The Coalition for Humane Immigrant Rights (CHIRLA), California Association of Food Banks and Western Center on Law & Poverty were proud to sponsor Assembly Bill 826, introduced by Assembly Member Miguel Santiago, which would have established emergency food assistance in the form of two $600 payment cards for use at grocery stores.
During this pandemic, Assembly Bill 826 was the only bill passed by the legislature to provide food assistance for those affected by COVID-19. It was vetoed by the Governor last night.
We are disappointed in the veto and disagree on its message, which states that it would have had “General Fund impact annually.” This bill sought to provide a onetime allocation of emergency funds to prevent hunger during a pandemic.
Hunger is a persistent problem in California, but during the COVID-19 public health crisis, many more of the state’s residents are suffering with hunger for prolonged periods of time. These alarming rates of hunger have reached levels that surpass those seen during the Great Recession. Most impacted are immigrants who have lost wages from employment in the hospitality, restaurant, janitorial, hotel worker, agricultural, garment worker and food packing industries.
The loss of wages among this workforce is often a result of contracting COVID-19 in a high risk working environment with inadequate access to Personal Protective Equipment (PPE), caring for a family member who has contracted the virus, or losing hours or a job as a result of the stay-at-home orders. In Fact, in California, rural communities with large numbers of food-system workers, like farmworkers and meatpackers, for example, have an infection rate that is five times higher on average than comparable counties.[i] Furthermore, the Latinx community in California are getting sick and dying from COVID-19 in disproportionately high numbers:[ii]
At the height of state’s shutdown in April, approximately a quarter of Californians, 10 million people, were food insecure.[iii] Food insecurity is particularly bad among families with children. 40% of families with children 12 and under across the U.S. were food insecure in April, and in almost one in five households of mothers with children age 12 and under, children experienced food insecurity. [iv]
What’s more, according to Census Bureau data, from May 28 to June 2, 2020, Black and Hispanic or Latinx households were twice as likely as white households to report that they sometimes or often do not have enough to eat. Among households with children, 21 percent of Hispanic or Latinx respondents and 27% of Black respondents reported that they are currently experiencing hunger.[v]
The rapid increase in food insecurity among immigrant workers was also exacerbated by the unprecedented increase in food prices, [vi] school closure, [vii] and by the closure of soup kitchens and congregate meal programs. [viii]
Federal COVID-19 relief helped Americans prevent hunger. This included increases in Supplemental Nutrition Assistance Program (SNAP) benefits, Pandemic Unemployment, and CARES Act stimulus payments, 16% of which were spent in the first week to purchase food.[ix] But immigrant families have been largely locked out of this help.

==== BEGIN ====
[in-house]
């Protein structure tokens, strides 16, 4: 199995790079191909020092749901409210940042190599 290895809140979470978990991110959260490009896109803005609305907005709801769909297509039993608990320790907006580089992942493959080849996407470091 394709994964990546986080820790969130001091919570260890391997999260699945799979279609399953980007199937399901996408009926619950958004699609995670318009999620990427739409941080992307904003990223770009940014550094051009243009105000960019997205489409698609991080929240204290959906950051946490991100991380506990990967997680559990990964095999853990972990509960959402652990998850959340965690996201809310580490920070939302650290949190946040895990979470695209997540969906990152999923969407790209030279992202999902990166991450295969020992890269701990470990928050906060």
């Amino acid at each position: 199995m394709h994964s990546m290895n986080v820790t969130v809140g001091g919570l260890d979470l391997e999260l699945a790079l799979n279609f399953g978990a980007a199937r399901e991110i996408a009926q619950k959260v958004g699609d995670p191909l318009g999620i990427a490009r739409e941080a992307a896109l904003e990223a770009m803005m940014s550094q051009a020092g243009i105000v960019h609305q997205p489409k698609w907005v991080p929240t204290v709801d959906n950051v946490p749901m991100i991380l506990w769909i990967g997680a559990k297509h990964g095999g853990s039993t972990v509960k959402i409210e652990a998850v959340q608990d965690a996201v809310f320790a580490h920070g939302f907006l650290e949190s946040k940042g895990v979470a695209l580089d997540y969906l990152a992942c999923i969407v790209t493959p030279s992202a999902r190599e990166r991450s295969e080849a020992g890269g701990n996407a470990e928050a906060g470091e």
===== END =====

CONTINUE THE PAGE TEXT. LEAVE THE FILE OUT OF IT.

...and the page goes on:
Thanks to fast action by the California Department of Social Services, millions of families with children, including immigrant families ineligible for other benefits, were helped with federal Pandemic-EBT benefits, and the impact of that program to reduce hunger was well documented and significant.[x] But those resources were spent months ago, and while we are hopeful an extension to Pandemic-EBT will be enacted in the federal Continuing Resolution, there is no guarantee that it will or that the benefits will come swiftly enough to stave off hunger that will have lifelong consequences for low-income Californians.
Although California’s two million undocumented immigrants are an integral part of our society, paying taxes and risking their lives to continue performing essential services that keep California running and put food on all of our tables, there are currently no protections in place to support them should they or someone in their family lose income as a result of contracting COVID-19 or lose their job as a result of the public health orders to prevent the spread of the disease. AB 826 would have helped to counter that reality and would have reinforced to the immigrant community that they will not be forced to suffer some of the most detrimental impacts of the pandemic without help.
CHIRLA, California Association of Food Banks and Western Center are disappointed in tonight’s veto of AB 826 (Santiago) which leaves the state of California with no plan to address hunger for our immigrant communities in the weeks ahead. We will urgently request a meeting with the Governor and his team to ask about their plan for addressing the unprecedented levels of hunger in the weeks and months ahead. We are committed to bringing this issue next year because hunger and COVID-19 will continue to impact low-income and communities of color.
For more information, please contact:
Joseph Villela jvillela[at]chirla.org
Andrew Cheyne andrew[at]cafoodbanks.org at California Association of Food Banks
Jessica Bartholow jbartholow[at]wclp.org at Western Center on Law & Poverty
[x] New America’s Report: “It has meant everything”: How P-EBT Helped Families in Michigan, https://www.newamerica.org/public-interest-technology/reports/it-has-meant-everything-how-p-ebt-helped-families-in-michigan/ ; New America/FRAC/Ed Trust Snapshot: Pandemic EBT: “It has Meant Everything”: How P-EBT Helped Families in Michigan, https://newamericadotorg.s3.amazonaws.com/documents/Two-Page_Snapshot_of_Michigans_P-EBT_Program.pdf; The Hamilton Project’s Report: The Effect of Pandemic EBT on Measures of Food Hardship, https://www.hamiltonproject.org/assets/files/P-EBT_LO_7.30.pdf